Tuesday, December 9, 2014

Miracle on 34th Street

Perhaps now most people know of this classic film in which Santa Claus visits New York and inspires some goodwill before being put on trial. But when the film was originally released in May, 1947, the Christmas element was surprisingly obscured in the marketing.

The movie was based on a short story by Valentine Davies. This original version joins stories such as The Greatest Gift in the collection of stories that inspired great Christmas films that no one reads.

After replacing an inebriated Santa Claus in the Macy's Thanksgiving Day Parade, Kris Kringle (Edmund Gwenn) is quickly hired as the Macy's store Santa Claus. Much to the surprise of everyone at Macy's, Kris begins to tell customers where to find the exact products they want at other stores. While everyone thinks advertising for other stores is business suicide, it creates a better image for Macy's, which earns them more regular customers and higher profits. Other companies soon adopt similar models, creating a little less competitiveness and more goodwill between the stores.

Meantime, Kris has befriended Doris Walker (Maureen O'Hara) and her daughter Susan (Natalie Wood). Doris is divorced from Susan's father, and teaches her daughter to see things for what they are. No nonsense, no imagination. Their neighbor Fred Gailey (John Payne) is surprised that Susan has never even heard a fairy tale before. But thanks to Kris, Susan quickly learns to embrace her childhood.

Troubling some of the staff at Macy's is Kris' insistence that he is Santa Claus, even though he passes a psychological exam. When Kris eventually confronts Mr. Sawyer over a unfounded diagnosis of a helpful young employee, he is sent to a hospital and then taken to court, where he is believed to be insane because of who he says he is. However, Mr. Gailey says he will take the case and prove that Kris actually is Santa Claus. After embarrassing some members of the court, the judge has to consider the downside of ruling that there is no Santa Claus. The trial is given a recess until the next day.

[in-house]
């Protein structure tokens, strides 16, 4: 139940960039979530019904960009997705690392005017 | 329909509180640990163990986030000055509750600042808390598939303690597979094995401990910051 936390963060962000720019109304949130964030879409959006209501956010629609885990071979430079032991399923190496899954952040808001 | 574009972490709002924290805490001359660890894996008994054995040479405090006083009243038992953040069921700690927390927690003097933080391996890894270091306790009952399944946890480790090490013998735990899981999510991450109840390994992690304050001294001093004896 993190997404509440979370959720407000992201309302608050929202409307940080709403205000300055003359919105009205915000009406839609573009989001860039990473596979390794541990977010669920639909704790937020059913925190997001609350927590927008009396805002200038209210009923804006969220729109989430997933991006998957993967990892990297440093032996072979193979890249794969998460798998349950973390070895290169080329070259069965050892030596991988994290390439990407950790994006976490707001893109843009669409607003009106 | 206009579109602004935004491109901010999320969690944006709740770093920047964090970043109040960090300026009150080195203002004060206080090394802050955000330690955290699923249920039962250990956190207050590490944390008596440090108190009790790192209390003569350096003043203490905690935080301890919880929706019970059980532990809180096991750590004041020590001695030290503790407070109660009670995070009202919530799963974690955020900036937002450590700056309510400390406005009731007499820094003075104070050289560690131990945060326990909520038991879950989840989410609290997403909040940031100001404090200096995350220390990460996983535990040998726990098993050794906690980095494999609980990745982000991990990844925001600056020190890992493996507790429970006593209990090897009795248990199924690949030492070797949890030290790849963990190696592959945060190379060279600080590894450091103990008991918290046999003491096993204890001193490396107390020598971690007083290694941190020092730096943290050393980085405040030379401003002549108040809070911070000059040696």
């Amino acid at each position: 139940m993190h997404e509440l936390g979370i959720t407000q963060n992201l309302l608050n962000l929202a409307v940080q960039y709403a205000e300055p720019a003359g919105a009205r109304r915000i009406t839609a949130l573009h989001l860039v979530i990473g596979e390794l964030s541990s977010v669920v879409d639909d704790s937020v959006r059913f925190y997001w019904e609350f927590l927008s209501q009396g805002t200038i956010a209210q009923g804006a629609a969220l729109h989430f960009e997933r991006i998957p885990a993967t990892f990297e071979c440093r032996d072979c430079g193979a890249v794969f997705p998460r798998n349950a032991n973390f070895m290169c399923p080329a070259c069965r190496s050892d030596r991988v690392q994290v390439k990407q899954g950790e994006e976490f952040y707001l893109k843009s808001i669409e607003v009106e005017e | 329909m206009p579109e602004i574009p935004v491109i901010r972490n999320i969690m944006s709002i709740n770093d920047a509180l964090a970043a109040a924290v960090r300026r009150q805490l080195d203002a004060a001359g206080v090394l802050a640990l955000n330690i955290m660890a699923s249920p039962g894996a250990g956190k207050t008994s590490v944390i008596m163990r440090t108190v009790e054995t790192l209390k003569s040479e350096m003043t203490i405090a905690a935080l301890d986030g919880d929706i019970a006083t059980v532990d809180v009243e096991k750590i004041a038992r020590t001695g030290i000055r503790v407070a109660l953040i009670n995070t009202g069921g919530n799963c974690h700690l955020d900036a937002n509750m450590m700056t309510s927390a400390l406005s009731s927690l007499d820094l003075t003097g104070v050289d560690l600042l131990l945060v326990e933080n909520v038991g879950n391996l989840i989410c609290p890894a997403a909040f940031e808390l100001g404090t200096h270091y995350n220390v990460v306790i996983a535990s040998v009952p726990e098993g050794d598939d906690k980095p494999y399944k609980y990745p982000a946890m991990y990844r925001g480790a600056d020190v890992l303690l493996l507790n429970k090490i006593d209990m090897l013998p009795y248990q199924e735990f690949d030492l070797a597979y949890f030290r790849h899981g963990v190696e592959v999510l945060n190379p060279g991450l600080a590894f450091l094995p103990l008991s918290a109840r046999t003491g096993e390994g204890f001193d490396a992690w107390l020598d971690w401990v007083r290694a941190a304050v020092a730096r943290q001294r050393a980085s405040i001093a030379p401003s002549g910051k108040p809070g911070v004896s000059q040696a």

Susan decides to write her first letter to Santa, which prompts workers in the post office to clear all letters to Santa from the dead letter office by sending them to the courthouse. Since the post office—a federal institution—recognizes Kris as Santa Claus, the judge decides not to dispute it.

The film wraps with Susan being disappointed that her wish wasn't granted, but Doris—now convinced that she should believe in "lovely intangibles"—tells her to hang onto her beliefs. While out driving, Susan spots a house that matches the description she gave to Kris when he visited once. Doris and Fred see it's for sale and begin to consider buying it, when they notice Kris' cane by the fireplace.

I love the film for reminding us that anything is possible, even what we believe to be fantasy. In one scene, Doris chides Fred for giving into an idealistic binge of a bunch of lovely intangibles. He tells her that she shouldn't be so quick to brush them aside, because one day, that might be all she has. Imagination and goodwill is every bit as important to adults as it is to children.

The film has been novelized (by Valentine Davies no less), and had three television and one film remake, at least two stage adaptations, and four adaptations for radio. The remakes generally keep to the same plot, most of the TV versions running at a faster pace. The 1994 film version does a generally good job of updating the story, though not everyone has been a fan of how it uses "In God We Trust" on money instead of letters to Santa being delivered by a fluke to get Kris off the hook.

Basically, why go with another version when you can have the original? And I'm not talking about a colorized version.

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